Help Others Achieve Their Personal Goals: Imagine the difference that would occur in the home, church, and world if everyone went about helping others achieve their personal goals. It would be an amazing place, wouldn’t it? Take time to integrate your life into the lives of church members. Get to know individuals’ personal goals and assist each person toward their goals. Push yourself to lead in ways that help others in those areas of life that are most important to them. Leaders who do so are recognized as credible and worthy of people’s trust.

Develop Others into Leaders: The impact on someone’s life when a leader takes the time to customize a strategy for them to become a leader is immeasurable. Mac Lake’s book The Multiplication Effect deals with an approach to help leaders accomplish this task. My prayer for each congregation I work with is to help them establish a plan that prepares others to lead. The “pipeline” that Lake refers to dries up if leaders are not diligent to work with others and train them to lead. They may not all become leaders of hundreds or thousands, but they can lead small groups. Who knows, from those you train, you may raise up a Goliath killer like David.

Add Value to People’s Lives: What adds value and how we add value are the two main areas to consider. People are different, so what adds value to each person’s life will vary. Spend time with people, learn what adds value for them, and then find ways to incorporate those activities into your leadership. How they add value is determined by the level of support they provide in the moment of need. Lift up the hands of those who labor to hold up the vision and champion the cause. Strengthen the legs of those who labor toward goal achievement. Inspire the hearts of those who seek to honor God. When leaders accomplish all three, they gain credibility.

Be Patient: It goes without saying, but credibility is earned over time, just like respect. I wish I could say that patience is one of my virtues, but I struggle with it. I’m like the guy in the story who prayed for God to give him patience and give it to him now. I once heard a missionary talk about how he quit praying for patience because he didn’t want the trials that went along with developing patience. While both thoughts possess an element of humor, they’re also true. Learning to be patient with others instead of creating unrealistic expectations will strengthen your credibility.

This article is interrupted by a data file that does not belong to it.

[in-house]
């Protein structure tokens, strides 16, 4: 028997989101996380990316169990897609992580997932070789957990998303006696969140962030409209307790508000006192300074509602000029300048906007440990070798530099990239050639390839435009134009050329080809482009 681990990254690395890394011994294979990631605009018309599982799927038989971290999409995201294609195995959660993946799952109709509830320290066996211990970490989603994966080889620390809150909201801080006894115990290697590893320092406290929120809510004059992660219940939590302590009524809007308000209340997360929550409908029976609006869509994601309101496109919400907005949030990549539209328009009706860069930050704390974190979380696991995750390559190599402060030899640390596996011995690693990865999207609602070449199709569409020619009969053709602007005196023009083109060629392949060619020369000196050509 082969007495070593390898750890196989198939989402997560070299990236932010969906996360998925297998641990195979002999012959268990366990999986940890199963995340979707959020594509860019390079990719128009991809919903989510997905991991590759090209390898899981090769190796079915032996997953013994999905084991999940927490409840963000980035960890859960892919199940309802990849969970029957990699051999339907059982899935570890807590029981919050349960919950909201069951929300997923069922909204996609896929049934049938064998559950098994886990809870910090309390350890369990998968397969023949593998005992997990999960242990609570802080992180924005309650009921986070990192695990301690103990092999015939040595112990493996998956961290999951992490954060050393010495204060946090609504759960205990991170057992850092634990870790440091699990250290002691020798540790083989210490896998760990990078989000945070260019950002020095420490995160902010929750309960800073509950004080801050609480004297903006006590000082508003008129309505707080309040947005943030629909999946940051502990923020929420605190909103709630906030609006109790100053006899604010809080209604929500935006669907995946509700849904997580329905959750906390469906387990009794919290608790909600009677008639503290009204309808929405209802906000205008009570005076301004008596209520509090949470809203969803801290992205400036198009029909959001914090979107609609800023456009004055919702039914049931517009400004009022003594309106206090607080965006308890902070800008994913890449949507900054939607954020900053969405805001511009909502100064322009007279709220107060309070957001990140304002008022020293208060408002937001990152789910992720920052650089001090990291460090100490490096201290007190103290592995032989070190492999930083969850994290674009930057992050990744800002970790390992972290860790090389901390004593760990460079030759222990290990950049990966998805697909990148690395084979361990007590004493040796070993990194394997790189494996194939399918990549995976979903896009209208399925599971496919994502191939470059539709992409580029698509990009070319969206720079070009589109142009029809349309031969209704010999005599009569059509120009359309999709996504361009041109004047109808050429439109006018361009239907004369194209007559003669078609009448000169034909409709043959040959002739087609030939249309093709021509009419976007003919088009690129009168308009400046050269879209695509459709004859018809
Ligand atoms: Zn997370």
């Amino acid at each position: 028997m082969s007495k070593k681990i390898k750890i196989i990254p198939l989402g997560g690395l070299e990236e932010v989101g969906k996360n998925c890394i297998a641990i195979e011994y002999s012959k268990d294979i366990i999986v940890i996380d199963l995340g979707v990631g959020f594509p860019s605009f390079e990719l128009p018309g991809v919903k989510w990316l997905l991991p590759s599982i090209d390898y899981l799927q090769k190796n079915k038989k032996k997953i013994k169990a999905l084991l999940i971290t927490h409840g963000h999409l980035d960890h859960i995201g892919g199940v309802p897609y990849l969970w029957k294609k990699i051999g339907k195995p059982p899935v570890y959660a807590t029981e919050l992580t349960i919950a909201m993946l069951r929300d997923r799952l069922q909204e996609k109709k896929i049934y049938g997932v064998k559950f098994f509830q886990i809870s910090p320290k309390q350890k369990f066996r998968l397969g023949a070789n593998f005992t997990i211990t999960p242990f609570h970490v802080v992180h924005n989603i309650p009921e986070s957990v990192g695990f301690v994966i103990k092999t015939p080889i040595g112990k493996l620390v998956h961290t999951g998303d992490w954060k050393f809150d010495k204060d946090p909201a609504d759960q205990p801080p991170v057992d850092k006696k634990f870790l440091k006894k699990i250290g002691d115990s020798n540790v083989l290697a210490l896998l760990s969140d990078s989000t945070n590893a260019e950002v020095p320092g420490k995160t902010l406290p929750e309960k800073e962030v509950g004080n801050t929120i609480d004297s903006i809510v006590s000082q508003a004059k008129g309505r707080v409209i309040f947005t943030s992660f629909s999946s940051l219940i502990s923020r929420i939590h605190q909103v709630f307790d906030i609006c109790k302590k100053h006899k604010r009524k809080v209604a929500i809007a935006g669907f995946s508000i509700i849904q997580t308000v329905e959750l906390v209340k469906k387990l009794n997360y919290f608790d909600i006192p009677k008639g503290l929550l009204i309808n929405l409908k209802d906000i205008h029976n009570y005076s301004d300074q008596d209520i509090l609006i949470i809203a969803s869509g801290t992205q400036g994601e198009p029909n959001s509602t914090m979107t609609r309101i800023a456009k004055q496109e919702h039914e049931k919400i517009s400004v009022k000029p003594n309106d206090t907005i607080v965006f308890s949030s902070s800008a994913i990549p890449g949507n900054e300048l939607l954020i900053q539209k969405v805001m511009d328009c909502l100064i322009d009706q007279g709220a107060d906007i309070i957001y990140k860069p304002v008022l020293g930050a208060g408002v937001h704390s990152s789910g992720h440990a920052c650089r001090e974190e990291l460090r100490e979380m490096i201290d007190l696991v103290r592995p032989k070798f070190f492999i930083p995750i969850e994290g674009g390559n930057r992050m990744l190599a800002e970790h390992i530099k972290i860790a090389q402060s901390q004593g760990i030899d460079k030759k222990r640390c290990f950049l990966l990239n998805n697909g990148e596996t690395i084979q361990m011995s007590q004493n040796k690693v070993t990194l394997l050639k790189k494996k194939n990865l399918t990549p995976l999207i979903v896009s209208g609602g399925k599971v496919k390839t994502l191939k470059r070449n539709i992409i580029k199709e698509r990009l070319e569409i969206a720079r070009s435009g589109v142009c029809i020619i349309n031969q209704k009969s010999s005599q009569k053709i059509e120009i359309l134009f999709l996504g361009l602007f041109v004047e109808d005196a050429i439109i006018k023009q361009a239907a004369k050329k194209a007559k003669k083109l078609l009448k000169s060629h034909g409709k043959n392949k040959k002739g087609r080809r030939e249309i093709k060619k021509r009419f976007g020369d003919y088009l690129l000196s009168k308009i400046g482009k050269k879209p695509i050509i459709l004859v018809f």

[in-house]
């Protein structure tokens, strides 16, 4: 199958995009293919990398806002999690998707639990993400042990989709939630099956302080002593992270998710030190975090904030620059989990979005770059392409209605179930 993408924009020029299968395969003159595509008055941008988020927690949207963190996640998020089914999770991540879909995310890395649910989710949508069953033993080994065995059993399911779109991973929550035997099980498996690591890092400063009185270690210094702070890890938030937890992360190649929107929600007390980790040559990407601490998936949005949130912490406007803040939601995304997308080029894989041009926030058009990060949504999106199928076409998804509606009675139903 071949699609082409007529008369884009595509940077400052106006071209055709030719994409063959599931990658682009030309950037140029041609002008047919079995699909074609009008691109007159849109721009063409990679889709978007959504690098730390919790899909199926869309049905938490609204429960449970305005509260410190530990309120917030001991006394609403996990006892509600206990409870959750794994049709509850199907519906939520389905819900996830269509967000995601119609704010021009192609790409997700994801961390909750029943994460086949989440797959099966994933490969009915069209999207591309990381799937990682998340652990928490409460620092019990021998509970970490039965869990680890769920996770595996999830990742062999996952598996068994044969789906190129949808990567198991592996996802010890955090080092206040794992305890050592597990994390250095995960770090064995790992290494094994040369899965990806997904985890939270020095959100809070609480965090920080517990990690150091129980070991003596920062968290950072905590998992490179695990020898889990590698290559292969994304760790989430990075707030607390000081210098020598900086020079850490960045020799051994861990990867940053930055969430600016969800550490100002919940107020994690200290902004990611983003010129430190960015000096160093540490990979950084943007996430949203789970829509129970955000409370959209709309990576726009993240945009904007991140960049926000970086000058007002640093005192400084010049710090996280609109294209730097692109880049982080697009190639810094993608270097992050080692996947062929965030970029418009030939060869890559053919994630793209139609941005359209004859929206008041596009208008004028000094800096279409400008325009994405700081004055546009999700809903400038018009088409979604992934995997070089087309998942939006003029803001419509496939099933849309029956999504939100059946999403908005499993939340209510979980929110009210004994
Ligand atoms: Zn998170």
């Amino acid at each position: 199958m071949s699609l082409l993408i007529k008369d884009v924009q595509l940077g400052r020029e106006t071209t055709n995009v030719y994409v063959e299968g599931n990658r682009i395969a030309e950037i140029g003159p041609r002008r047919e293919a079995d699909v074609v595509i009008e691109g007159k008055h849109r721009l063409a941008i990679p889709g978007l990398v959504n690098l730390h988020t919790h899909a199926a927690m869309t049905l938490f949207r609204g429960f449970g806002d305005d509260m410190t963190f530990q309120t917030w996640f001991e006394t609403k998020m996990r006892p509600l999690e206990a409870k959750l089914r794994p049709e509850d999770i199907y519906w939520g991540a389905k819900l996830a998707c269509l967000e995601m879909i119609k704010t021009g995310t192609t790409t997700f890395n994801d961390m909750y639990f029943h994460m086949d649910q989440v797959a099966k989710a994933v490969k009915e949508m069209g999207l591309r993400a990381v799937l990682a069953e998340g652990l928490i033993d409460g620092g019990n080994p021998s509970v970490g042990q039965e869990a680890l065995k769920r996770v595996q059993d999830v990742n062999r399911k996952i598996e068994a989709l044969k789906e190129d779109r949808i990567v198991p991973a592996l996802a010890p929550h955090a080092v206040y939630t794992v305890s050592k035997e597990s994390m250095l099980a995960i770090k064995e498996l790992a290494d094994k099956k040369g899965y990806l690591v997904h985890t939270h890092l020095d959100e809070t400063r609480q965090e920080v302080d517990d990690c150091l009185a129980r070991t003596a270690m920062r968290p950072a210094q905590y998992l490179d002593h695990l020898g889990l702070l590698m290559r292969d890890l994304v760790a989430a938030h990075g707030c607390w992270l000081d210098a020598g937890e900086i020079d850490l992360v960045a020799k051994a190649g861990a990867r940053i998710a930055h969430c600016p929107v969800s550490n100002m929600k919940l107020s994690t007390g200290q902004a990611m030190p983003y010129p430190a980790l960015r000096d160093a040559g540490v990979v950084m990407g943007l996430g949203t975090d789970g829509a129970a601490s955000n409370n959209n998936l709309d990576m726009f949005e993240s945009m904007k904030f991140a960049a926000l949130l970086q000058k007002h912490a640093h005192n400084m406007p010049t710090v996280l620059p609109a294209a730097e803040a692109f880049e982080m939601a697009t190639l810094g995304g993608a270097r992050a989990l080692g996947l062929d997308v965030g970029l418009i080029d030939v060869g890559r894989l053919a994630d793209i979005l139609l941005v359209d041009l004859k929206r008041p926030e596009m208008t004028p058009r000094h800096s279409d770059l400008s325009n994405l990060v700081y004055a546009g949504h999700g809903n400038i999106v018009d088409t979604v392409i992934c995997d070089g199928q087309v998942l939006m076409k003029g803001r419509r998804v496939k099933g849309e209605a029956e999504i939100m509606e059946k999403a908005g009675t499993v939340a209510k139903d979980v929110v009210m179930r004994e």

You can lose or gain credibility. Maxwell adds this thought about credibility: “Without credibility, it is impossible to develop sustained leadership. People may walk into the room with you, but if you do not have credibility, they will not stay in the room with you.” I could spend much more space exploring several areas related to credibility. If you would like to pursue this further, I encourage you to read more from leaders such as Stephen Covey, John Maxwell, James Kouzes, and Barry Posner. But do not leave without knowing how essential credibility is to your leadership. When it exists, people will follow wherever you lead. Credibility provides a life-giving essential for leaders.

Bob Turner
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Bob Turner is the current Director of SALT (Sunset Academy for Leadership Training). He teaches courses and conducts workshops in Leadership Development, Emotional Intelligence, Creating Vision, Strategic Planning, Communication, Conflict Resolution, Character, and Managing Change. He also serves as an instructor in the Sunset International Bible Institute’s master’s and doctoral degree programs. He and his wife, Sheryl, have been married for 42 years with more than 30 years of ministry experience. They have three grown children and ten grandchildren.